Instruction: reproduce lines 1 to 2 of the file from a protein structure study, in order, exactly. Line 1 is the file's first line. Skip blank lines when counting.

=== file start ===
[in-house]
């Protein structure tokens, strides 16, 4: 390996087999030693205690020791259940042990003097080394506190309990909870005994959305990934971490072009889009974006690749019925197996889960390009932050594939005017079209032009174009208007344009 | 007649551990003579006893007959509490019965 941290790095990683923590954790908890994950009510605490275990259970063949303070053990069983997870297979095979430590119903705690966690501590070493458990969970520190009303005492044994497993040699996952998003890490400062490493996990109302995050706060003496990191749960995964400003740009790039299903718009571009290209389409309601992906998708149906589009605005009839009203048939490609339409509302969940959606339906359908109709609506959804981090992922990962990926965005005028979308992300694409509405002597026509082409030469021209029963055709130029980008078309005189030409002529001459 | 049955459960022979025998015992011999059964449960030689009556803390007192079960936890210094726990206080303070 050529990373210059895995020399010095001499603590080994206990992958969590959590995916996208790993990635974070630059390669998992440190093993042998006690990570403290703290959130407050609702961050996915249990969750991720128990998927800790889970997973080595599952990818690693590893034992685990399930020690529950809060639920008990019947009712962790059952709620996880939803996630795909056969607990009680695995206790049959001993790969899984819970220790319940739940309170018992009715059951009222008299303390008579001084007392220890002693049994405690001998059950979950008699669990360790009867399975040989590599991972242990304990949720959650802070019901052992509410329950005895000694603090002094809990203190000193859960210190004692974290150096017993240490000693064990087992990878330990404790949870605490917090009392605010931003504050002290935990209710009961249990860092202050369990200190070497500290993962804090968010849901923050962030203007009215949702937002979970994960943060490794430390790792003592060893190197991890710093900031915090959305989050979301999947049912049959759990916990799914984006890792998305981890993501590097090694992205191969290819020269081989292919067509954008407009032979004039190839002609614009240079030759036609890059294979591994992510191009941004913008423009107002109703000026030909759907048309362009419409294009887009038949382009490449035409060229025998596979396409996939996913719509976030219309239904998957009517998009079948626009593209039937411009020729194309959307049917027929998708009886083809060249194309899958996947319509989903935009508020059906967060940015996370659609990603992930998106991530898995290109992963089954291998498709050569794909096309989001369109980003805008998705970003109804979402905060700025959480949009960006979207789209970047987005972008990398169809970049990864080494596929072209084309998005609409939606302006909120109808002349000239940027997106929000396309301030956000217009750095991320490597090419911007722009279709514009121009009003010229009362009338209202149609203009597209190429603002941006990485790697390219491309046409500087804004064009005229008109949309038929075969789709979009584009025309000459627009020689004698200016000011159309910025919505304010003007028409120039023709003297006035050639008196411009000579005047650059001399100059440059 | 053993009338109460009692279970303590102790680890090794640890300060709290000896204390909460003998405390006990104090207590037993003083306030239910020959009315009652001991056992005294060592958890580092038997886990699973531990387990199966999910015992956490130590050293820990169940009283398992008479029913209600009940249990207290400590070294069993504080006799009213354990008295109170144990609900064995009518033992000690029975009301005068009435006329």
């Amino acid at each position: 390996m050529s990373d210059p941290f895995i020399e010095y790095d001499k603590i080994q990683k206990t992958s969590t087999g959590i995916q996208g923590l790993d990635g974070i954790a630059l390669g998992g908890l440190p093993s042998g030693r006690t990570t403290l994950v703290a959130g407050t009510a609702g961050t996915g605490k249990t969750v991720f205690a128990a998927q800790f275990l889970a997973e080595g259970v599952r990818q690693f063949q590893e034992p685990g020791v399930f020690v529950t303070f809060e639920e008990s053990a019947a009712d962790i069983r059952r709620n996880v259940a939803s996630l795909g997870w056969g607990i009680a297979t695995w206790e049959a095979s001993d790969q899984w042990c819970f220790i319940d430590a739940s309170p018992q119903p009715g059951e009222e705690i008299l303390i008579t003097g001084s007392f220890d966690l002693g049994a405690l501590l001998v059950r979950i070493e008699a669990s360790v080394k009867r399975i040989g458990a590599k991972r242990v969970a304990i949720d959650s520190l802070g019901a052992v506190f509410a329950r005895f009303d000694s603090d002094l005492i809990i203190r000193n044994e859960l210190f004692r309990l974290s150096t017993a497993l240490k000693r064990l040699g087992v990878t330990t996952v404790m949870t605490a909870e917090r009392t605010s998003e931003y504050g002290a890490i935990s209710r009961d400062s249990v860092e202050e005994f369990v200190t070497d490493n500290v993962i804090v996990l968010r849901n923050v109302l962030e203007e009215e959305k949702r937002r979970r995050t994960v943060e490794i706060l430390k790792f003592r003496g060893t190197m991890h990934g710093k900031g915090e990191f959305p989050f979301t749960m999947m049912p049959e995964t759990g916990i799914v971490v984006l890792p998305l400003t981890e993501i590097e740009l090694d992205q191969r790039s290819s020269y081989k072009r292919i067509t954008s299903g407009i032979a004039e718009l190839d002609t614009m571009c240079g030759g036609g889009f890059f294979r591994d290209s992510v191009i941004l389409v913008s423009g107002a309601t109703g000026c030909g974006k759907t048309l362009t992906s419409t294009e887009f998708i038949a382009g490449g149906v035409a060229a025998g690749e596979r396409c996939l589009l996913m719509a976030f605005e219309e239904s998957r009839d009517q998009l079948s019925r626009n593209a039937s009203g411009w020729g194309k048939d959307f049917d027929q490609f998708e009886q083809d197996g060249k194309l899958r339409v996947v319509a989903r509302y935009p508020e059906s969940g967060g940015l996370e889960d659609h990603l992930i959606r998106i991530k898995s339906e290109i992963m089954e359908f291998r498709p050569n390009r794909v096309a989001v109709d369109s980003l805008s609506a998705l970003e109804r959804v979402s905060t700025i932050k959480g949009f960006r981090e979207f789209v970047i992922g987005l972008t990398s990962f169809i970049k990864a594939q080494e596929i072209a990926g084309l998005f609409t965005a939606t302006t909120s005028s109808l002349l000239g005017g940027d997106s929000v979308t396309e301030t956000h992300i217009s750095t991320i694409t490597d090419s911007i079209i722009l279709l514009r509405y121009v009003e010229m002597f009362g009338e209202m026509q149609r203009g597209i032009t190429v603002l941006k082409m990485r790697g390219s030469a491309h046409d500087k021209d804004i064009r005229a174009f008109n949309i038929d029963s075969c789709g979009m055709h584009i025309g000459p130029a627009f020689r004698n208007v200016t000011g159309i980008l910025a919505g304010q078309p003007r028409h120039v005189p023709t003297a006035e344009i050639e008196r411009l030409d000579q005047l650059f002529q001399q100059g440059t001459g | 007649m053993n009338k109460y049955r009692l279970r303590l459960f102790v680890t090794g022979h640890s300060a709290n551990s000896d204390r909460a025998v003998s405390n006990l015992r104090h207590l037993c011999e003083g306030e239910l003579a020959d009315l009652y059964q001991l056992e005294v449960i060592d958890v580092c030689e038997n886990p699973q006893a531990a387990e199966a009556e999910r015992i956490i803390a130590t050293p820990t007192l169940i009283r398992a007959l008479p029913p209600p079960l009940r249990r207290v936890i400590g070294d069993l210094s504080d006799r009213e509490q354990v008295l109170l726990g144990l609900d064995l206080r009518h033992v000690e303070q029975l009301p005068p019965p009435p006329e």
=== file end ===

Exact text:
[in-house]
């Protein structure tokens, strides 16, 4: 390996087999030693205690020791259940042990003097080394506190309990909870005994959305990934971490072009889009974006690749019925197996889960390009932050594939005017079209032009174009208007344009 | 007649551990003579006893007959509490019965 941290790095990683923590954790908890994950009510605490275990259970063949303070053990069983997870297979095979430590119903705690966690501590070493458990969970520190009303005492044994497993040699996952998003890490400062490493996990109302995050706060003496990191749960995964400003740009790039299903718009571009290209389409309601992906998708149906589009605005009839009203048939490609339409509302969940959606339906359908109709609506959804981090992922990962990926965005005028979308992300694409509405002597026509082409030469021209029963055709130029980008078309005189030409002529001459 | 049955459960022979025998015992011999059964449960030689009556803390007192079960936890210094726990206080303070 050529990373210059895995020399010095001499603590080994206990992958969590959590995916996208790993990635974070630059390669998992440190093993042998006690990570403290703290959130407050609702961050996915249990969750991720128990998927800790889970997973080595599952990818690693590893034992685990399930020690529950809060639920008990019947009712962790059952709620996880939803996630795909056969607990009680695995206790049959001993790969899984819970220790319940739940309170018992009715059951009222008299303390008579001084007392220890002693049994405690001998059950979950008699669990360790009867399975040989590599991972242990304990949720959650802070019901052992509410329950005895000694603090002094809990203190000193859960210190004692974290150096017993240490000693064990087992990878330990404790949870605490917090009392605010931003504050002290935990209710009961249990860092202050369990200190070497500290993962804090968010849901923050962030203007009215949702937002979970994960943060490794430390790792003592060893190197991890710093900031915090959305989050979301999947049912049959759990916990799914984006890792998305981890993501590097090694992205191969290819020269081989292919067509954008407009032979004039190839002609614009240079030759036609890059294979591994992510191009941004913008423009107002109703000026030909759907048309362009419409294009887009038949382009490449035409060229025998596979396409996939996913719509976030219309239904998957009517998009079948626009593209039937411009020729194309959307049917027929998708009886083809060249194309899958996947319509989903935009508020059906967060940015996370659609990603992930998106991530898995290109992963089954291998498709050569794909096309989001369109980003805008998705970003109804979402905060700025959480949009960006979207789209970047987005972008990398169809970049990864080494596929072209084309998005609409939606302006909120109808002349000239940027997106929000396309301030956000217009750095991320490597090419911007722009279709514009121009009003010229009362009338209202149609203009597209190429603002941006990485790697390219491309046409500087804004064009005229008109949309038929075969789709979009584009025309000459627009020689004698200016000011159309910025919505304010003007028409120039023709003297006035050639008196411009000579005047650059001399100059440059 | 053993009338109460009692279970303590102790680890090794640890300060709290000896204390909460003998405390006990104090207590037993003083306030239910020959009315009652001991056992005294060592958890580092038997886990699973531990387990199966999910015992956490130590050293820990169940009283398992008479029913209600009940249990207290400590070294069993504080006799009213354990008295109170144990609900064995009518033992000690029975009301005068009435006329």